Ads by Google Ads by Google

Testimony to begin in trial of financier Stanford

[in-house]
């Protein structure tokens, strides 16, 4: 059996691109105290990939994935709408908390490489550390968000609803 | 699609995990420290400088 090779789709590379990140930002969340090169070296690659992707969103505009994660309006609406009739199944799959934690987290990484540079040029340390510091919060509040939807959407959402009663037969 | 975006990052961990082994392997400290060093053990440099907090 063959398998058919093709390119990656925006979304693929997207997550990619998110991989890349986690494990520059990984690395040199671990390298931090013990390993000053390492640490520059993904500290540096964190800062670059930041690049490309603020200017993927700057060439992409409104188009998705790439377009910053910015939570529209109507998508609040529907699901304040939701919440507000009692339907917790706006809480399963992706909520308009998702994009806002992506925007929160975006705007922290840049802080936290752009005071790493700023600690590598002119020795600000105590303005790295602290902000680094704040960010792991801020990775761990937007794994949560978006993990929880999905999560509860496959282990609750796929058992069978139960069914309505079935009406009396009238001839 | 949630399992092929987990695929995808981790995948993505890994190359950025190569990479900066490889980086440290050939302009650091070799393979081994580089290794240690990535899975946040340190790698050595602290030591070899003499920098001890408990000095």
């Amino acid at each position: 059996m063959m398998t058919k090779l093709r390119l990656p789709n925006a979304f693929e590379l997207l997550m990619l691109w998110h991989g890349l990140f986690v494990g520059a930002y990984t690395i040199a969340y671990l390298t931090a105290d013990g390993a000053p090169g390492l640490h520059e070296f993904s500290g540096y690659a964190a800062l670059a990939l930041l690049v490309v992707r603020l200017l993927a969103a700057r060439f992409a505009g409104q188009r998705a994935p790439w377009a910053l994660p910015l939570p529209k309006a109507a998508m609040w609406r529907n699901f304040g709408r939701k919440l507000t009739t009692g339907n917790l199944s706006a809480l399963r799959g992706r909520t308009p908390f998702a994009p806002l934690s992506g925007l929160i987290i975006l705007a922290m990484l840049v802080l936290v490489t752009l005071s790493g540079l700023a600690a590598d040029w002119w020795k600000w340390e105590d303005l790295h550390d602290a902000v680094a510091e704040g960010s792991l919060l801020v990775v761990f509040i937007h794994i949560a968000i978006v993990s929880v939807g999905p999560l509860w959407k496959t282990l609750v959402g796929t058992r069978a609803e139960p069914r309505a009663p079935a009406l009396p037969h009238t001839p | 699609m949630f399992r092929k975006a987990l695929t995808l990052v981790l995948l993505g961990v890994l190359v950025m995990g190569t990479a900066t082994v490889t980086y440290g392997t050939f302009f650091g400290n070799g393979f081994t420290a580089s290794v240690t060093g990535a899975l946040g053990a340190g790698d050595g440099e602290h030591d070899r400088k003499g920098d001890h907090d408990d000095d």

HOUSTON (AP) -- Texas financier R. Allen Stanford built a vast fortune through his network of banks and other businesses in the U.S., Latin America the Caribbean, and he led a lifestyle befitting a billionaire business magnate.Once considered one of the U.S.'s wealthiest people, with an estimated net worth of more than $2 billion, Stanford snatched up luxury homes and cars, private jets and yachts, and became so prominent in his adopted country of Antigua, where he took on dual citizenship, that he was knighted by the Caribbean island's government and became known as \Sir Allen.\On Tuesday, after much delay, federal prosecutors in Houston were due to begin laying out their case against Stanford, telling jurors that the 61-year-old's business empire was built on smoke and mirrors and that he bilked investors out of more than $7 billion over 20 years as part of a massive Ponzi scheme. Jury selection in Stanford's trial resumed Tuesday, after starting a day earlier, and was anticipated to conclude with opening statements expected later in the dayStanford, who denies the claims and says his businesses were legitimate, is charged with 14 counts, including wire and mail fraud, and faces up to 20 years in prison if convicted. He is expected to testify during the trial, which will likely last at least six weeks.Stanford's business empire was run through the Houston-based Stanford Financial Group, but at its heart was Antiguan-based Stanford International Bank. The bank mainly sold certificates of deposit, or CDs, that promised substantially higher rates of return than U.S. banks and promised investors their money was safe.Prosecutors say Stanford used money from the sale of the CDs, which were sold to clients from more than 100 countries, to pay off those purchased earlier once they matured and to support his other businesses, which included other banks, a brokerage firm that sold the CDs, an airline, cricket grounds and restaurants. They say Stanford used up to $2 billion of investor funds as personal loans to support his lavish lifestyle, and that he and three former executives at his companies who also face charges covered up their misdeeds by fabricating the bank's records and bribing Antiguan regulators.\It's a bait and switch